This is maybe one of the greatest wild life phenomenon on the planet ever captured on lens.
In the sea of Cortez, Baja California, Mexico, a massive congregation of Munkiana Devil Rays, relative of manta rays, was captured by a German photographer Florian Schulz, displaying unusual event which he dubbed as the Flight of the Rays.
But as this wonderful perspective shows, for all the individuals leaping out that are visible at sea level, there are many more below the surface. The jaw-dropping image below shows only a quarter of the whole scene.
No one knows why the rays gather like this, whether to mate, herd prey or migrate or just for the sheer joy of being together.
The Lions Mane Jellyfish is the largest jellyfish in the world. They have been swimming in arctic waters since before dinosaurs (over 650 million years ago) and are among some of the oldest surviving species in the world.
GET ME STARTED
ON THESE MOTHERFUCKERS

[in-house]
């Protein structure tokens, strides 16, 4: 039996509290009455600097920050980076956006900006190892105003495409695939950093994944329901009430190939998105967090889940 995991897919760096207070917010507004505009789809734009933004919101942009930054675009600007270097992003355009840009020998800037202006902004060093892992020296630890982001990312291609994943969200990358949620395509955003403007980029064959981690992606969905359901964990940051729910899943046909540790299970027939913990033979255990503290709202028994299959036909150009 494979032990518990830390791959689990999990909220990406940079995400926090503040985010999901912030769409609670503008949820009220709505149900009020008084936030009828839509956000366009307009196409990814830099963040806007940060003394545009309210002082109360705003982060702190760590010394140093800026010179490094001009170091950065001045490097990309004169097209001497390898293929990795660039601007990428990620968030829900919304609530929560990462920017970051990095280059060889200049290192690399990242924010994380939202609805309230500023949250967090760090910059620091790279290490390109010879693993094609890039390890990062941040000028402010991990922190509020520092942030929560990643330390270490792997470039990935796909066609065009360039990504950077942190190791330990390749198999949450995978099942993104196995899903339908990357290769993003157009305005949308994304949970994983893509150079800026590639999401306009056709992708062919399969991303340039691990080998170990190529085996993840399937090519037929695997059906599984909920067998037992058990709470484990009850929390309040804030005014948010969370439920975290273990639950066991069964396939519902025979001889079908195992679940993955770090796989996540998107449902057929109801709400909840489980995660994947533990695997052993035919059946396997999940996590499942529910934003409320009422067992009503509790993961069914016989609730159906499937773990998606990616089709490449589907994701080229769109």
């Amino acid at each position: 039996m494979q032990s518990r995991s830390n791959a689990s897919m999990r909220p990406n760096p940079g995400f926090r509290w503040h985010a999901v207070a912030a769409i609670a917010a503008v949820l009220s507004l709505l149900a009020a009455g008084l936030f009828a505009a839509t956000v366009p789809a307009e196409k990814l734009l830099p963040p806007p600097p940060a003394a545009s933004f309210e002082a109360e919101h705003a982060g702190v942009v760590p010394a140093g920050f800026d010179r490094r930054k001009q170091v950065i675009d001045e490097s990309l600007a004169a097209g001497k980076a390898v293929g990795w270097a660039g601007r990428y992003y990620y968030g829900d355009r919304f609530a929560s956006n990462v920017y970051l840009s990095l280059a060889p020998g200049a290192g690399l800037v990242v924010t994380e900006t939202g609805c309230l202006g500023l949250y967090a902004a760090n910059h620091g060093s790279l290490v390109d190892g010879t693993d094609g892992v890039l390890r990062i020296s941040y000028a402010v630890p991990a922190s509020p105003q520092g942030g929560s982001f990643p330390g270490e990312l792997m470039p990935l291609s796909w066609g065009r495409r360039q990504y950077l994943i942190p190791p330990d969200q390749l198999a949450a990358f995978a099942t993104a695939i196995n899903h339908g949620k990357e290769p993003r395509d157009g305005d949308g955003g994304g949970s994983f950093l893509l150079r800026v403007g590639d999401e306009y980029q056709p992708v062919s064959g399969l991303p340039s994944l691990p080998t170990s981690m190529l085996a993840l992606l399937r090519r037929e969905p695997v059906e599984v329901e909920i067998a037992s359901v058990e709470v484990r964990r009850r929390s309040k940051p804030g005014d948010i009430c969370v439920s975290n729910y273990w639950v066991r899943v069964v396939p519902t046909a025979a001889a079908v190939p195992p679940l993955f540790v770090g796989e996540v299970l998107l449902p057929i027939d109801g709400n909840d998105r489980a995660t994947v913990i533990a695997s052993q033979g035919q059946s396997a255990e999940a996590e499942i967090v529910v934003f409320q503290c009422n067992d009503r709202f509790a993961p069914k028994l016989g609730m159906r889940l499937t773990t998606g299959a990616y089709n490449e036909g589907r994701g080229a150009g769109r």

That is horrifying.
If that’s scary, than say hello to my little friend, the “Stygiomedusa gigantea.”
This guy has only been spotted 18 times, and filmed only twice.
Its is also about 6 meters long and about a meter wide. Sadly it doesn’t have stingers, but it will still eat. It kinda just engulfs all it’s prey. I’m not real sure.
Aren’t Jellyfish so great? Because I think they are evil.
Jellyfish are actually the only creature we know of to have mastered total neurological regeneration as well as muscular regeneration, making them immortal.
Simen Johan born in Norway in 1973, who darkly explores the human proclivity towards fantasy and our attempts, knowing or otherwise, to alternate realities for ourselves. Merging traditional photographic techniques with digital methods, Johan creates each of his images from as many as one hundred negatives, having first constructed or discovered each element and photographed it on film. Across his body of work, the viewer is urged to ponder the relationship between the real and the artificial or imagined.